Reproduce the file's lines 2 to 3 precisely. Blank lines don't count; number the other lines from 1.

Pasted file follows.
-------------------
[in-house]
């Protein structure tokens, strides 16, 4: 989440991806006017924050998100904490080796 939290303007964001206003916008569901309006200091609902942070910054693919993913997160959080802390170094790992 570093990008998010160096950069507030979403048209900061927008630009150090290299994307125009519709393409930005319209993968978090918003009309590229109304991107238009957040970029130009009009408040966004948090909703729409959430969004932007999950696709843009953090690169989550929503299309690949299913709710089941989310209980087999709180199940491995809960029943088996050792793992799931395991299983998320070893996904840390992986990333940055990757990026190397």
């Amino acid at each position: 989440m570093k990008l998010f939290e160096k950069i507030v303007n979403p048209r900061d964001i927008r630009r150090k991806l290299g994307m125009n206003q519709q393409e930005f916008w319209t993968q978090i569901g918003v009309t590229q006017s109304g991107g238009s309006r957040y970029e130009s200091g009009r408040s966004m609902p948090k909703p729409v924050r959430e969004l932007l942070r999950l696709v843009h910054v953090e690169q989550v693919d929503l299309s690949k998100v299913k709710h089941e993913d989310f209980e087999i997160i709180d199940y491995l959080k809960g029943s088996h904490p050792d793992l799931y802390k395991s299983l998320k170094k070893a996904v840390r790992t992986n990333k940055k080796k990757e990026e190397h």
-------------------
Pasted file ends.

């Protein structure tokens, strides 16, 4: 989440991806006017924050998100904490080796 939290303007964001206003916008569901309006200091609902942070910054693919993913997160959080802390170094790992 570093990008998010160096950069507030979403048209900061927008630009150090290299994307125009519709393409930005319209993968978090918003009309590229109304991107238009957040970029130009009009408040966004948090909703729409959430969004932007999950696709843009953090690169989550929503299309690949299913709710089941989310209980087999709180199940491995809960029943088996050792793992799931395991299983998320070893996904840390992986990333940055990757990026190397």
């Amino acid at each position: 989440m570093k990008l998010f939290e160096k950069i507030v303007n979403p048209r900061d964001i927008r630009r150090k991806l290299g994307m125009n206003q519709q393409e930005f916008w319209t993968q978090i569901g918003v009309t590229q006017s109304g991107g238009s309006r957040y970029e130009s200091g009009r408040s966004m609902p948090k909703p729409v924050r959430e969004l932007l942070r999950l696709v843009h910054v953090e690169q989550v693919d929503l299309s690949k998100v299913k709710h089941e993913d989310f209980e087999i997160i709180d199940y491995l959080k809960g029943s088996h904490p050792d793992l799931y802390k395991s299983l998320k170094k070893a996904v840390r790992t992986n990333k940055k080796k990757e990026e190397h």